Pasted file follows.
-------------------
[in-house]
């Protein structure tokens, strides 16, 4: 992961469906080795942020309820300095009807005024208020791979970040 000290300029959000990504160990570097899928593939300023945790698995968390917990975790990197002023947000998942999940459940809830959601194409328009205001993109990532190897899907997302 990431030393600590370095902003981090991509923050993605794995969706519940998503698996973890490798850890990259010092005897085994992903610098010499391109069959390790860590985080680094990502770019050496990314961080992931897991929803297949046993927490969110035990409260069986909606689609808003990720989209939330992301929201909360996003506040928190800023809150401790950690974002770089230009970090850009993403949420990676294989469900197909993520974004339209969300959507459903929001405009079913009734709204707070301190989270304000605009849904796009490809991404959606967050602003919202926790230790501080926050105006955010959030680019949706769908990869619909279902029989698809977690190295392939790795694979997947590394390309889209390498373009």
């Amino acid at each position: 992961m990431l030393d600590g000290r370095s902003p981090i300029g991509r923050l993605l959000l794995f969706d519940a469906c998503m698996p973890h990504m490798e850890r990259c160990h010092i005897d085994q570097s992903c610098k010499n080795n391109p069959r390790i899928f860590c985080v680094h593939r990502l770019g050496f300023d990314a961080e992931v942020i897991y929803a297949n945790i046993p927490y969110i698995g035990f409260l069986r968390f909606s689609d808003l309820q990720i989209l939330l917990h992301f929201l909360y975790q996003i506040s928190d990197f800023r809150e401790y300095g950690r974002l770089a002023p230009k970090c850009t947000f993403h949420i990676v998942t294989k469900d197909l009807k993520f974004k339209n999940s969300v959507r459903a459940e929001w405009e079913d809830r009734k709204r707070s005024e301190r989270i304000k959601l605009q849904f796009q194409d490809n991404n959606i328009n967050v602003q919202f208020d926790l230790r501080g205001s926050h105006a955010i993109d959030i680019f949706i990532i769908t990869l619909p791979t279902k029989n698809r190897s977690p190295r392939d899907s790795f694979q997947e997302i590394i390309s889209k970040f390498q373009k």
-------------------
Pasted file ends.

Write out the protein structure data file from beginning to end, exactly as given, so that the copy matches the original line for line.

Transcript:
[in-house]
């Protein structure tokens, strides 16, 4: 992961469906080795942020309820300095009807005024208020791979970040 000290300029959000990504160990570097899928593939300023945790698995968390917990975790990197002023947000998942999940459940809830959601194409328009205001993109990532190897899907997302 990431030393600590370095902003981090991509923050993605794995969706519940998503698996973890490798850890990259010092005897085994992903610098010499391109069959390790860590985080680094990502770019050496990314961080992931897991929803297949046993927490969110035990409260069986909606689609808003990720989209939330992301929201909360996003506040928190800023809150401790950690974002770089230009970090850009993403949420990676294989469900197909993520974004339209969300959507459903929001405009079913009734709204707070301190989270304000605009849904796009490809991404959606967050602003919202926790230790501080926050105006955010959030680019949706769908990869619909279902029989698809977690190295392939790795694979997947590394390309889209390498373009």
């Amino acid at each position: 992961m990431l030393d600590g000290r370095s902003p981090i300029g991509r923050l993605l959000l794995f969706d519940a469906c998503m698996p973890h990504m490798e850890r990259c160990h010092i005897d085994q570097s992903c610098k010499n080795n391109p069959r390790i899928f860590c985080v680094h593939r990502l770019g050496f300023d990314a961080e992931v942020i897991y929803a297949n945790i046993p927490y969110i698995g035990f409260l069986r968390f909606s689609d808003l309820q990720i989209l939330l917990h992301f929201l909360y975790q996003i506040s928190d990197f800023r809150e401790y300095g950690r974002l770089a002023p230009k970090c850009t947000f993403h949420i990676v998942t294989k469900d197909l009807k993520f974004k339209n999940s969300v959507r459903a459940e929001w405009e079913d809830r009734k709204r707070s005024e301190r989270i304000k959601l605009q849904f796009q194409d490809n991404n959606i328009n967050v602003q919202f208020d926790l230790r501080g205001s926050h105006a955010i993109d959030i680019f949706i990532i769908t990869l619909p791979t279902k029989n698809r190897s977690p190295r392939d899907s790795f694979q997947e997302i590394i390309s889209k970040f390498q373009k």